Malcolm Bowekaty, governor of the Zuni Pueblo tribe
in western New Mexico, is proud of the latest addition to the
All earth tones and pueblo-style architecture, the new building
blends well against a backdrop of sharp-edged mesas. Vertical rows
of neatly ordered pine slats separated by 2-inch gaps form the walls
and give the structure an airiness that is important to its 11
occupants: golden and bald eagles.
"Not only do we revere wildlife," Bowekaty said, "many species
... are sacred and some are considered to be incarnations of our
ancestors. One of these is the eagle, and many aspects of our
religion call for the use of eagle feathers."
Since Congress enacted the Bald and
Golden Eagle Protection Act in 1962, tribes must apply for
permits and make official requests from the U.S. Fish and Wildlife
Service's National Eagle Repository near Denver, Colorado. The
facility stores birds specifically for the purpose of distributing
carcasses or feathers to tribes.
"While this system has its benefits, it often takes more than
three years to receive an eagle carcass," said Steve Albert, then director of the
Zuni Fish and Wildlife Department. "This is an unacceptably long
delay when a tribal religious leader needs feathers for an upcoming
The Zuni aviary houses eagles so that tribal members can use the
feathers in religious ceremonies. The tribe does not kill birds or
keep carcasses in the facility.
Largest of the 19 New Mexico Indian pueblos, Zuni is home to one
of the most traditional tribes in North America. Devotion to
tradition is the reason for the many requests for feathers. For the
past few years, according to Albert, up to 40 percent of all
requests to the National Eagle Repository from the U.S. Fish and
Wildlife Service's Southwest region were from members of the Zuni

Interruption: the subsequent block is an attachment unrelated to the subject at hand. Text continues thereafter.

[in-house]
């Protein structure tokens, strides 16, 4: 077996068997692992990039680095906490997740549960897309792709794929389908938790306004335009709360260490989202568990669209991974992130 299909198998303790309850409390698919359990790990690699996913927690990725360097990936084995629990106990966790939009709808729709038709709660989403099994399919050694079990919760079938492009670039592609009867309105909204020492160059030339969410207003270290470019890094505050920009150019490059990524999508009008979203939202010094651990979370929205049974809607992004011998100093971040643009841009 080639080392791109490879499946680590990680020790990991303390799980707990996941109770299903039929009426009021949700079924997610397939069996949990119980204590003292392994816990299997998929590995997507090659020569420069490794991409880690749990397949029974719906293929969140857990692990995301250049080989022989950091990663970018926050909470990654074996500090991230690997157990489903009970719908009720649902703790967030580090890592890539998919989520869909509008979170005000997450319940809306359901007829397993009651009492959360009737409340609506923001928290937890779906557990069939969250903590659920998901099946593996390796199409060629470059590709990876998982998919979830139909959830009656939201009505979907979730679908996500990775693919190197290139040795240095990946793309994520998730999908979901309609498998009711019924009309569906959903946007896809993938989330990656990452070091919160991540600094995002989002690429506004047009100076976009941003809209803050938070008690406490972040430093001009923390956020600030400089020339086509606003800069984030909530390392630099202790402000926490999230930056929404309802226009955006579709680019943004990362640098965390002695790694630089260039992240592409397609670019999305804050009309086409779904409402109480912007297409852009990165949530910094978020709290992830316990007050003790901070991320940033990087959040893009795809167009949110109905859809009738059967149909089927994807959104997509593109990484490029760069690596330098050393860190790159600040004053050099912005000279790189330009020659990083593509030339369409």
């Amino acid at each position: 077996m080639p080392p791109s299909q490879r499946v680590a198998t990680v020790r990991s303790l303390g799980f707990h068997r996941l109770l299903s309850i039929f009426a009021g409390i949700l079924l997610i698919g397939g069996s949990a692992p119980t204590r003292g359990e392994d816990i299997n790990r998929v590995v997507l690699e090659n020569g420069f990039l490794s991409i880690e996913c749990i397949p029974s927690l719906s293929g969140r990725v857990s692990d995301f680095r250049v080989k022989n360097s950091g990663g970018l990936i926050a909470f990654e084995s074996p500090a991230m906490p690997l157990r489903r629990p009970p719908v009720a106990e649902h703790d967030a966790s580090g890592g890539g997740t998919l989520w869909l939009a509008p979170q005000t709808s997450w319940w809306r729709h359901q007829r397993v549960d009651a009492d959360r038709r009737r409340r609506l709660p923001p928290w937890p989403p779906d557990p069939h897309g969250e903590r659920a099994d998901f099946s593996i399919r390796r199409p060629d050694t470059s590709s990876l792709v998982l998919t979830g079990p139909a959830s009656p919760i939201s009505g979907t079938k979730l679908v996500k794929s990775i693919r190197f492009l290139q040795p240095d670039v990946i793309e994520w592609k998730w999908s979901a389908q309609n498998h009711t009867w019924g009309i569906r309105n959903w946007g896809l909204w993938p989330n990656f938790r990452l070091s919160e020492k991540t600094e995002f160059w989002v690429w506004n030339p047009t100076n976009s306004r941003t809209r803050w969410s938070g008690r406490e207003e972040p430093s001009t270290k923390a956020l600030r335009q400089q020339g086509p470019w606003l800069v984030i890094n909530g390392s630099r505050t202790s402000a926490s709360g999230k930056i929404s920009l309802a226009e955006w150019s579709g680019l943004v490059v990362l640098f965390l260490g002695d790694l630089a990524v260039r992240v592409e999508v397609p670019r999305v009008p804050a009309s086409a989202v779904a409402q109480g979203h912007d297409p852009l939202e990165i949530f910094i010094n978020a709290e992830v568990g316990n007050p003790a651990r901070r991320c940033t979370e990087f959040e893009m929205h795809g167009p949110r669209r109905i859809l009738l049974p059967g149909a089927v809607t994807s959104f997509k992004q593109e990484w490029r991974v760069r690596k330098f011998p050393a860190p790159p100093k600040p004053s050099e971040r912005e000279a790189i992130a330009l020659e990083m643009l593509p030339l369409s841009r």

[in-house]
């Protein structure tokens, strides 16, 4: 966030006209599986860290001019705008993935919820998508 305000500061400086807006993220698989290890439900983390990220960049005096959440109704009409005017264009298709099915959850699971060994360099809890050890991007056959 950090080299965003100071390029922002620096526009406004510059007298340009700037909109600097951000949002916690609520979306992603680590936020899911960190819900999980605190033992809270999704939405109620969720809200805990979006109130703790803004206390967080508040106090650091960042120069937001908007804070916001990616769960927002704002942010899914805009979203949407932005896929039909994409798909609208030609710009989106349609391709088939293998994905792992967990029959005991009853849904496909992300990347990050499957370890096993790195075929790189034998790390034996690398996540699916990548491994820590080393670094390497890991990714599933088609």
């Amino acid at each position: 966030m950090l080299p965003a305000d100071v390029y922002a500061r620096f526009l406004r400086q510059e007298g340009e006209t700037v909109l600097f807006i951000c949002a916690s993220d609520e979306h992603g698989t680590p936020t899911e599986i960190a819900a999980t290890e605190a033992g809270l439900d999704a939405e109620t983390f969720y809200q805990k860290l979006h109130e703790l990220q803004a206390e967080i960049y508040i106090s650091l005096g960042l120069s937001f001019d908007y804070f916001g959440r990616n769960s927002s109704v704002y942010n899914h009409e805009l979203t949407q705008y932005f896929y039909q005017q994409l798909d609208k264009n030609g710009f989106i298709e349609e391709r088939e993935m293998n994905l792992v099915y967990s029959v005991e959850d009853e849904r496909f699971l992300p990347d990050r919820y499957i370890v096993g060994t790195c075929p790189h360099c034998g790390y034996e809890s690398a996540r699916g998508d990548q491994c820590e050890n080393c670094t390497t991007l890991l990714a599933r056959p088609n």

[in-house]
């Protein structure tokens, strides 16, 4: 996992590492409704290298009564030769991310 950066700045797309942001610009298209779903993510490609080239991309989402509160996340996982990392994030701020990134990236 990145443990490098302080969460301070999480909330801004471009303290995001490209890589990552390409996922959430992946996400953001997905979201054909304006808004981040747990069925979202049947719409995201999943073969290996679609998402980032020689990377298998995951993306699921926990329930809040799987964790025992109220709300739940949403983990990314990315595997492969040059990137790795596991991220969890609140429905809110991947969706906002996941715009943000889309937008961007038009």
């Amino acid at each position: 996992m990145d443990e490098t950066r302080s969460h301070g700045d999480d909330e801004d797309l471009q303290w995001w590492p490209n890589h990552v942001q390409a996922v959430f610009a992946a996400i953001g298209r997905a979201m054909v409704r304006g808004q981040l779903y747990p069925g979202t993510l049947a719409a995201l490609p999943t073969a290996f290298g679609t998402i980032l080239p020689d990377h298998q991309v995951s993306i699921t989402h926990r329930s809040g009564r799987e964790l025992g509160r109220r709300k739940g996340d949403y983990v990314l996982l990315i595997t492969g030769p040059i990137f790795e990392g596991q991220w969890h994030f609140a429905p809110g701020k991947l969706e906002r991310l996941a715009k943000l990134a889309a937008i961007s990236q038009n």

The Zuni Pueblo aviary houses
non-releasable birds. Birds with broken bones, a missing wing,
no vision or other permanent injuries are considered
years ago, the tribe initiated discussions with the Fish and
Wildlife Service about how to alleviate the waiting period.
"One of the alternatives," Albert said, "was to build our own
eagle aviary, with the hope that there would be a supply of
non-releasable birds to place in it."
Birds with broken bones, a missing wing, no vision or other
permanent injuries are considered non-releasable. Eagle
rehabilitators — certified veterinarians trained to rehabilitate
eagles and other raptors — usually determine whether a bird has
regained the ability to survive in the wild.
"Any tribe can have eagle aviaries with the proper permits," said
John Antonio, the service's Native American liaison for the
Southwest region. "But to fulfill the various technical
requirements, it takes some innovation and a great deal of
After the Zuni Pueblo council determined the technical
requirements of operating an eagle facility, tribal members began
construction of the aviary, using private funding and donations of
time and materials from the Zuni community. Noted Albuquerque
architects Claude Armstrong and Donna Cohen volunteered their
expertise in designing the building, which strongly reflects its
natural surroundings. The structure was completed in March 1999.
The facade of the new aviary is made of
The main flight
area is 100 feet long by 25 feet wide and 18 feet high, with four
smaller enclosed areas for flightless birds. The floor is
river-washed pea gravel, and the facade is made from locally
The wood comes from sustainably harvested trees milled at the
Zuni community sawmill. The front of the building intentionally
faces Dowa Yallane, a sacred mesa to the Pueblo tribe.
After requesting and receiving permits from them U.S. Fish and
Wildlife Service to keep eagles, the tribe received two
non-releasable mature bald eagles from rehabilitators in New Mexico
Other eagles have come from various rehabilitation centers. The
aviary houses 11 birds, most of which are golden eagles. The tribe
is currently discussing the possibility of initiating a captive
breeding program, not only to satisfy religious purposes but also to
assist in golden eagle restoration efforts in the Southwest.
Reprinted with permission of Ben Ikenson,